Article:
Iraqi capital not under ‘imminent threat,’ US military says, amid worries about foothold More

Video Hong Kong Protesters Focus on Holding Volatile Mong Kok

Activists say holding Mong Kok is key to their movement's success, despite confrontations with angry residents and police More

This forum has been closed.
Comment Sorting
Comments
     
by: FALSE FLAG
October 27, 2012 11:04 AM
This is truly one of the most ridiculous attempts at inciting violence upon another that I have ever seen. I wish this worked in real0life, where I could go to my friends house and toss a rock through the window and then go out and blame it on my enemy. I throw the rock and my friend kills my enemy... that's a win-win.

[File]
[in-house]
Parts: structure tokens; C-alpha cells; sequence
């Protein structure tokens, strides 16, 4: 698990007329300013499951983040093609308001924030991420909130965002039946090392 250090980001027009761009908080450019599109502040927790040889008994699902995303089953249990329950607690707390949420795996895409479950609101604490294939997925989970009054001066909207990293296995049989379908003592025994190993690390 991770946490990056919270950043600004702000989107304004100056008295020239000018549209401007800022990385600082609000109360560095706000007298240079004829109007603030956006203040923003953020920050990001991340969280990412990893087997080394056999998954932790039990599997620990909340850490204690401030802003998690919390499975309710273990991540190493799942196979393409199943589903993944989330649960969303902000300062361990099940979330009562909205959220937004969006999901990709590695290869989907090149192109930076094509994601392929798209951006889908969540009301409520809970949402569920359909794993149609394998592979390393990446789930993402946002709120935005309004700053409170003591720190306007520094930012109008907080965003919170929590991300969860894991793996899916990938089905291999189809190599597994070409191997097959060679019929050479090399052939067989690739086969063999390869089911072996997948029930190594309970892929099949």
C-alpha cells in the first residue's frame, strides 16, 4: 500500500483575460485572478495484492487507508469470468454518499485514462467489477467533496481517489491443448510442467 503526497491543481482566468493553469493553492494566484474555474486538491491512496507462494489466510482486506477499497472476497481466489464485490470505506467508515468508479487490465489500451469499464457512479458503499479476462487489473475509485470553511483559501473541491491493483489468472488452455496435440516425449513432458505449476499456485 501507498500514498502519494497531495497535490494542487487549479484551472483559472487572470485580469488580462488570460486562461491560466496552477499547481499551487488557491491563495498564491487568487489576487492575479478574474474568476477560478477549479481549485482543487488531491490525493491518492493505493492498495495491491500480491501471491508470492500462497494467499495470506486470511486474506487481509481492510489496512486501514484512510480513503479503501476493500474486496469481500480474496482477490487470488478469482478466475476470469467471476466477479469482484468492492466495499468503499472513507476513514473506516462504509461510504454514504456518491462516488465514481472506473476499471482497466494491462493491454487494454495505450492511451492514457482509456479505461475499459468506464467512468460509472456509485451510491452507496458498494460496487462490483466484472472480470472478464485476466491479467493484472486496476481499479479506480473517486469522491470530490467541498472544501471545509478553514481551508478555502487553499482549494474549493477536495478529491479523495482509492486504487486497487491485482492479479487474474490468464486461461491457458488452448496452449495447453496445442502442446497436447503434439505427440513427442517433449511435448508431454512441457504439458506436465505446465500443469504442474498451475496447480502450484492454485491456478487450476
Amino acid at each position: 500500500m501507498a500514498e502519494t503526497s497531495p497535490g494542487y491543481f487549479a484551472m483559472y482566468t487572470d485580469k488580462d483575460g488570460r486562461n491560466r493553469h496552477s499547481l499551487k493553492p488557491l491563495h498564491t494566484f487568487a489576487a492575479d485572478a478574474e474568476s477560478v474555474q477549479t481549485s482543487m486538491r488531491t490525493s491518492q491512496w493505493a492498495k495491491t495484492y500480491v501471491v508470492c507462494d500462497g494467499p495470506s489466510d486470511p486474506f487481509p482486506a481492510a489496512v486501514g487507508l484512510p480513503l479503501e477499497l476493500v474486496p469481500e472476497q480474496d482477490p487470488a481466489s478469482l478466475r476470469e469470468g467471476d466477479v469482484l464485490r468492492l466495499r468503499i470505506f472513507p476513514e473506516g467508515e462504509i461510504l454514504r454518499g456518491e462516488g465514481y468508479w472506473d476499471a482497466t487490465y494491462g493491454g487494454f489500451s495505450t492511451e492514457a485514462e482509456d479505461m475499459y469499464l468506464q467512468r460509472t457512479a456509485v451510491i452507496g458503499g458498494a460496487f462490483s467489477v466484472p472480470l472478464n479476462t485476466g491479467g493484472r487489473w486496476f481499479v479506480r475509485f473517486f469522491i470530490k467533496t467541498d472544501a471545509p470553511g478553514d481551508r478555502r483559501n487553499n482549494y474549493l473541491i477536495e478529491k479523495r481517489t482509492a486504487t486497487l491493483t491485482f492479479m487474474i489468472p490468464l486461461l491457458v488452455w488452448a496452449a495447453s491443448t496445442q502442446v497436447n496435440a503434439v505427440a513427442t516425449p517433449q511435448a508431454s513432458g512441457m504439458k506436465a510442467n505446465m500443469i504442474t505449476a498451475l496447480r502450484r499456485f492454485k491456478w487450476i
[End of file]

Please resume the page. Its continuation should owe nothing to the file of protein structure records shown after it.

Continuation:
by: Richard Steven Hack from: San Francisco, CA
October 27, 2012 7:07 AM
Still ZERO evidence that Iran's government was behind any attacks. It's all speculation at this point - and most of the speculation appears politically motivated.


by: Lolcast
October 26, 2012 5:13 AM
Interesting... I was just reading on some other website that Panetta had said: "Only few countries in the world are capable of orchestrating such sophisticated attacks". So someone tell me... was it sophisticated or amateurish?!

In Response

by: BP from: Michigan
October 27, 2012 9:16 AM
I agree there are conflicting messages in the article. I hope it is not the work of amatuers since they just took down many of the computers of the biggest oil company.


by: Hundu from: Japan
October 25, 2012 9:36 PM